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Food Safety Temperatures and The Danger Zone

Food Safety Temperatures and The Danger Zone

Food safety is a top concern for every commercial kitchen. Time and temperature play a huge role in whether food is safe to eat or needs to be thrown out. Learn about safe and unsafe temperature ranges and how to properly kill bacteria in order to assure each meal is safe for consumption.

The Danger Zone

The danger zone refers to the temperatures between 40 °F and 140 °F. This is the temperature range in which harmful bacteria multiply the fastest. If perishable foods stay in the danger zone too long, the food will spoil, meaning there will be no way to kill off the bacteria present in order to make the food safe for consumption.

When cooking or cooling perishable food in a commercial kitchen, the food will spend some time in the danger zone. The trick is to cook or cool the food fast enough to minimize its time in the danger zone. There are a variety of different cooking methods that can be used to heat the food fast enough, for optimal safety. For cooling leftovers, a blast chiller is the best option, but placing small portions of leftovers in food pans and placing them in the walk-in cooler or freezer should suffice. » Learn More about Proper Cooling and Cold-Holding Methods

Perishable Food Defined

Perishable food refers to types of food, like meat, poultry and seafood, that will spoil if not properly refrigerated. Most, perishable food also has to go through a "kill stage," like cooking, to kill off any harmful bacteria that may be present, making the food safe for consumption.

How Temperature Affects Bacteria

Temperature is the biggest factor that affects bacterial growth in perishable food. The key for all foodservice operators is to decrease or eliminate bacterial growth in order to assure maximum shelf life and food safety.

  • Bacteria multiplies rapidly in the danger zone. Bacteria multiply best in a warm, moist environment. Perishable food that is between the temperatures of 40°F and 140°F provide an ideal environment, and bacteria will multiply at an exponential rate. After two hours in the danger zone, there will be too much bacteria, and the food needs to be thrown out.
  • Bacterial growth slows in a refrigerator. When perishable food is refrigerated, bacterial growth slows to a crawl, but it does not stop. That's why food still spoils when it's in the refrigerator. Most raw food can only be refrigerated for a couple of days before it spoils, but cooked leftovers will usually keep for about a week. » Learn More about Storage Times for Refrigerated Foods
  • Bacteria are dormant when frozen. At temperatures below 32°F, bacteria go dormant and do not reproduce. This will not save already-spoiled food, but it will provide a longer shelf life. The only potential problem is freezer burn, which is actually caused by dehydration, but this is a food-quality issue, not a food-safety issue.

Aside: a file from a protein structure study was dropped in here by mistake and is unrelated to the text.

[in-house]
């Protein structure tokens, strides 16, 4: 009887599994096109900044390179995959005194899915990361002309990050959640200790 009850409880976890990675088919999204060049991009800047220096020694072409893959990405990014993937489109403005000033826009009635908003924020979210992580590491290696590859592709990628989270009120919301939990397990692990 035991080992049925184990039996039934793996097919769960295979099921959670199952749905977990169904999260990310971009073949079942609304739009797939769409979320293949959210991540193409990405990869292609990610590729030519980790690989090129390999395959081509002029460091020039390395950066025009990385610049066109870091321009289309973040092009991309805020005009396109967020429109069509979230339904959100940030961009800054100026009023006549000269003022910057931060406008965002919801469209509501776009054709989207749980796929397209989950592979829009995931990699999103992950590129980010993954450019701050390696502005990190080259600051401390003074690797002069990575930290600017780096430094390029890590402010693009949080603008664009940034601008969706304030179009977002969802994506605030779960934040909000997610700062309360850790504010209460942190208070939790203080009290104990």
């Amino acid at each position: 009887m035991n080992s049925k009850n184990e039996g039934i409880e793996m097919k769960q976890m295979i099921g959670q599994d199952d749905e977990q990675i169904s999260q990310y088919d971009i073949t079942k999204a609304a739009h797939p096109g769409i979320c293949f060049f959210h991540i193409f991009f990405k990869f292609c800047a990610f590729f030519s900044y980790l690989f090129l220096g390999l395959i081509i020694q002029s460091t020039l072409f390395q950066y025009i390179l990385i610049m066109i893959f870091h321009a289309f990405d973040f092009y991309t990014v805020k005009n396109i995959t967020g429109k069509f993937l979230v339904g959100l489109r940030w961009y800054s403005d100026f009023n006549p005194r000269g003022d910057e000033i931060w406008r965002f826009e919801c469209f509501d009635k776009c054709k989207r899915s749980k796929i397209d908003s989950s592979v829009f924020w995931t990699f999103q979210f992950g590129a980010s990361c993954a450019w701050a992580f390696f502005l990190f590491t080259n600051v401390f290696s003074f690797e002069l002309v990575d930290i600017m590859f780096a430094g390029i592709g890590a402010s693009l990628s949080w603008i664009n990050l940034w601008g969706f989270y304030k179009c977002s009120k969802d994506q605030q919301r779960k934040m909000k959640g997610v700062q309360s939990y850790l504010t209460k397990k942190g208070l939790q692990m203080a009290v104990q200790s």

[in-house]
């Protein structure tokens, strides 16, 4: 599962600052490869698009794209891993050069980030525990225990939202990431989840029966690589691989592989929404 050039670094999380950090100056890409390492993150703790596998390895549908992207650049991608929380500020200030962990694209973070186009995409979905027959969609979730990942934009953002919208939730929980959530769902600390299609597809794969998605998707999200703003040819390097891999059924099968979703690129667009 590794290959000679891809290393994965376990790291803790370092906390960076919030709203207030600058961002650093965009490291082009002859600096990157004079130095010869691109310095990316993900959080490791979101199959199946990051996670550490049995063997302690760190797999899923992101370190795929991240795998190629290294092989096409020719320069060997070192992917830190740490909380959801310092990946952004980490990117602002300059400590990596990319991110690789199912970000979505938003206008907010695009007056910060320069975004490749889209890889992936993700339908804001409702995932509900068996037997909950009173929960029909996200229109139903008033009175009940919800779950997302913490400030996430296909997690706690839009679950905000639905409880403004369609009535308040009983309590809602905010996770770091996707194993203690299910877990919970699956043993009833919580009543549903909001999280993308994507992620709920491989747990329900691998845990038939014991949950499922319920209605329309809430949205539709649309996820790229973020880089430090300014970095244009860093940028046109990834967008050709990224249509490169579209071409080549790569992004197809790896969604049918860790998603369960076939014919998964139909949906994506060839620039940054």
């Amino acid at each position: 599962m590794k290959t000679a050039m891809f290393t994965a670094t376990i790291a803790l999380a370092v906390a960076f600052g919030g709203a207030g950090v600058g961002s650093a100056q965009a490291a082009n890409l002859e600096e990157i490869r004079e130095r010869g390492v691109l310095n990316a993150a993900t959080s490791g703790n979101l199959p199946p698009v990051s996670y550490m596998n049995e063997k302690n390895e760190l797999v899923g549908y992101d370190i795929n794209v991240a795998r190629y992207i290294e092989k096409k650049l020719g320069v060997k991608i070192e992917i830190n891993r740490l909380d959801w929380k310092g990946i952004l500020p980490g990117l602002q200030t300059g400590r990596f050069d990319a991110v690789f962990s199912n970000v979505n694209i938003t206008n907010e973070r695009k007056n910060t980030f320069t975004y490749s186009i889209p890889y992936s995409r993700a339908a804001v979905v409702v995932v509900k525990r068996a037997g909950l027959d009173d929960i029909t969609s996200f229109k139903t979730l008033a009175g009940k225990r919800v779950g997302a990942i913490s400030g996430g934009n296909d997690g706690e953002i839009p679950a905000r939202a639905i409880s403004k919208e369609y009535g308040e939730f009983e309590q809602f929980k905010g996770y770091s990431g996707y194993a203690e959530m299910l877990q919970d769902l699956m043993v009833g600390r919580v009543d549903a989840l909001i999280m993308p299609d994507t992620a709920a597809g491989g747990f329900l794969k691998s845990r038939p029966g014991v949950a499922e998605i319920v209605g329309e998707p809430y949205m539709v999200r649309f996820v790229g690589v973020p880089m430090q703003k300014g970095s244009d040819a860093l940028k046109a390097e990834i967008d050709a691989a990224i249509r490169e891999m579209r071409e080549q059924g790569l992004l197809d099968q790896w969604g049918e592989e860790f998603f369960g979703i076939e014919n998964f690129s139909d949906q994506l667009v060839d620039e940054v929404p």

• Bacteria is killed by high temperatures. Once food starts to approach 145°F, the bacteria starts to die. Prepared foods like soups and stews need to be kept above 140°F until they are served in order to prevent bacteria from starting to grow again. » Learn More about Keeping Hot Foods Hot

Safe Temperatures for Cooked Food

In order for perishable food to be safe for consumption, it has to reach a USDA-recommended minimum safe internal temperature. The food also has to be held at the specified temperature for a minimum of 15 seconds, so all the bacteria is killed.

Food

Safe Internal Temperature

Steak and Roast

145°F

Fish

145°F

Pork

160°F

Ground Beef

160°F

Egg Dishes

160°F

Chicken Breasts

165°F

Whole Poultry

165°F

Casseroles/Mixed Dishes

165°F



The reason for the different food safety temperatures has to do with food density, size and how much it is handled before it is cooked. For example, steak can be cooked to a lower temperature than ground beef because the inner layers of the beef are never touched. Since the outer and inner layers of ground beef are mixed together, a higher temperature is needed to assure that all of the bacteria is dead.

The Two-Hour Rule

As mentioned before, if food is kept in the danger zone for too long, there will be too much bacteria, and no amount of cooking will be able to reverse the amount of spoilage caused by the bacteria. The food needs to be thrown out. Furthermore, it is important that managers or kitchen staff check the temperatures of soups, stews or other prepared foods a minimum of every two hours to make sure the food is above 140°F. If the food is too cool, adjust the temperature and check it again in a half-hour.

The Importance of a Thermometer

Whether cooling, cooking or keeping food warm, the only way to know if the food is safe is by using a meat thermometer. This is especially true when cooking meat, because a lot of people rely on visual cues (like the absence of pink on the inside) to determine that a piece of meat is done. Visual cues of doneness are not reliable, but a thermometer is. Insert the thermometer probe into the thickest part and read the dial. Make sure the probe isn't touching a bone, because it will return a false reading.

Having to constantly check temperatures and observe safe food handling practices may seem a bit overwhelming at first, but as with all things, after repeating the correct procedures over and over, it will become second nature. Making food safety concerns second nature can only help your business by providing tasty, bacteria-free meals to customers.